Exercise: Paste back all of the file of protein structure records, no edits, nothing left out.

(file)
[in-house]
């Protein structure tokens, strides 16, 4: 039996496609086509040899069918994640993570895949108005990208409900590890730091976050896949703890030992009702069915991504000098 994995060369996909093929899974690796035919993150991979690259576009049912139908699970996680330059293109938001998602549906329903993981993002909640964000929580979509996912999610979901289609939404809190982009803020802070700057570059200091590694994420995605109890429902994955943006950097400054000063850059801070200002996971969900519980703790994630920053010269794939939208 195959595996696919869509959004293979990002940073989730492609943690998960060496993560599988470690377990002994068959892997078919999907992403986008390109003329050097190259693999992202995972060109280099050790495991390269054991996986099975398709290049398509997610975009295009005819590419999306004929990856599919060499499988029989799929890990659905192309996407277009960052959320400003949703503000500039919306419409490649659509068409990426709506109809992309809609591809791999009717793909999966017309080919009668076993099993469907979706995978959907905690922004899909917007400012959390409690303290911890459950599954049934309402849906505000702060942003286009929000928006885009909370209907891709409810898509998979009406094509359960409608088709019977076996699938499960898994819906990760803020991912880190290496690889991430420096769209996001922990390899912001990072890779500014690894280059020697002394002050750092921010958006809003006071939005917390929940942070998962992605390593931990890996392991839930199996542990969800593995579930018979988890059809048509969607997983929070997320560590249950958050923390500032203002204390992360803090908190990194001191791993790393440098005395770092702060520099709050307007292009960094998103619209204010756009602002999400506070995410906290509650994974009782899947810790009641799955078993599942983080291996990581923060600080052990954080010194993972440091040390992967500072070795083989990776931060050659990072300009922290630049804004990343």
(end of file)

[in-house]
């Protein structure tokens, strides 16, 4: 039996496609086509040899069918994640993570895949108005990208409900590890730091976050896949703890030992009702069915991504000098 994995060369996909093929899974690796035919993150991979690259576009049912139908699970996680330059293109938001998602549906329903993981993002909640964000929580979509996912999610979901289609939404809190982009803020802070700057570059200091590694994420995605109890429902994955943006950097400054000063850059801070200002996971969900519980703790994630920053010269794939939208 195959595996696919869509959004293979990002940073989730492609943690998960060496993560599988470690377990002994068959892997078919999907992403986008390109003329050097190259693999992202995972060109280099050790495991390269054991996986099975398709290049398509997610975009295009005819590419999306004929990856599919060499499988029989799929890990659905192309996407277009960052959320400003949703503000500039919306419409490649659509068409990426709506109809992309809609591809791999009717793909999966017309080919009668076993099993469907979706995978959907905690922004899909917007400012959390409690303290911890459950599954049934309402849906505000702060942003286009929000928006885009909370209907891709409810898509998979009406094509359960409608088709019977076996699938499960898994819906990760803020991912880190290496690889991430420096769209996001922990390899912001990072890779500014690894280059020697002394002050750092921010958006809003006071939005917390929940942070998962992605390593931990890996392991839930199996542990969800593995579930018979988890059809048509969607997983929070997320560590249950958050923390500032203002204390992360803090908190990194001191791993790393440098005395770092702060520099709050307007292009960094998103619209204010756009602002999400506070995410906290509650994974009782899947810790009641799955078993599942983080291996990581923060600080052990954080010194993972440091040390992967500072070795083989990776931060050659990072300009922290630049804004990343």